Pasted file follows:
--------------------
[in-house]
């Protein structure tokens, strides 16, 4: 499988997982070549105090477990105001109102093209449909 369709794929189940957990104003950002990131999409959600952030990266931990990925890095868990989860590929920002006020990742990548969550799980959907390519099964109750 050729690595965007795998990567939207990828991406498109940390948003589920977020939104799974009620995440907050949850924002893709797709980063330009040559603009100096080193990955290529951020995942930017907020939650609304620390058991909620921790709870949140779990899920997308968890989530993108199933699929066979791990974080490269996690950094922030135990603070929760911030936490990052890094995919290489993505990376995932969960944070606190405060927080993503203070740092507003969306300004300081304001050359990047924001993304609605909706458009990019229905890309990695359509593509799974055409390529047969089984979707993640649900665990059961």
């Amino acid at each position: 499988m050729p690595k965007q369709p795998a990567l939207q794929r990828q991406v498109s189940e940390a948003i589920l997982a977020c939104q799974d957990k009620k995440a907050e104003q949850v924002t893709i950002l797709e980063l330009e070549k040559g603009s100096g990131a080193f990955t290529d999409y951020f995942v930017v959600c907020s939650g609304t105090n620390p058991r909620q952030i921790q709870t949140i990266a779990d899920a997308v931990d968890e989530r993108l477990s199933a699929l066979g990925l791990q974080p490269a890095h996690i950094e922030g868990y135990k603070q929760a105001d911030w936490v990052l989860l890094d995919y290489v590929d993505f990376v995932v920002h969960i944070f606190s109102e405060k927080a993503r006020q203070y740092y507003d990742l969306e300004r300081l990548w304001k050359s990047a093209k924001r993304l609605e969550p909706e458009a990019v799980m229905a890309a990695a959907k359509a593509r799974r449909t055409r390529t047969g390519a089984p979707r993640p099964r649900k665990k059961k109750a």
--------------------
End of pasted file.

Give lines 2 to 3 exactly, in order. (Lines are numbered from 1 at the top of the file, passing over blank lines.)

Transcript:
């Protein structure tokens, strides 16, 4: 499988997982070549105090477990105001109102093209449909 369709794929189940957990104003950002990131999409959600952030990266931990990925890095868990989860590929920002006020990742990548969550799980959907390519099964109750 050729690595965007795998990567939207990828991406498109940390948003589920977020939104799974009620995440907050949850924002893709797709980063330009040559603009100096080193990955290529951020995942930017907020939650609304620390058991909620921790709870949140779990899920997308968890989530993108199933699929066979791990974080490269996690950094922030135990603070929760911030936490990052890094995919290489993505990376995932969960944070606190405060927080993503203070740092507003969306300004300081304001050359990047924001993304609605909706458009990019229905890309990695359509593509799974055409390529047969089984979707993640649900665990059961």
């Amino acid at each position: 499988m050729p690595k965007q369709p795998a990567l939207q794929r990828q991406v498109s189940e940390a948003i589920l997982a977020c939104q799974d957990k009620k995440a907050e104003q949850v924002t893709i950002l797709e980063l330009e070549k040559g603009s100096g990131a080193f990955t290529d999409y951020f995942v930017v959600c907020s939650g609304t105090n620390p058991r909620q952030i921790q709870t949140i990266a779990d899920a997308v931990d968890e989530r993108l477990s199933a699929l066979g990925l791990q974080p490269a890095h996690i950094e922030g868990y135990k603070q929760a105001d911030w936490v990052l989860l890094d995919y290489v590929d993505f990376v995932v920002h969960i944070f606190s109102e405060k927080a993503r006020q203070y740092y507003d990742l969306e300004r300081l990548w304001k050359s990047a093209k924001r993304l609605e969550p909706e458009a990019v799980m229905a890309a990695a959907k359509a593509r799974r449909t055409r390529t047969g390519a089984p979707r993640p099964r649900k665990k059961k109750a």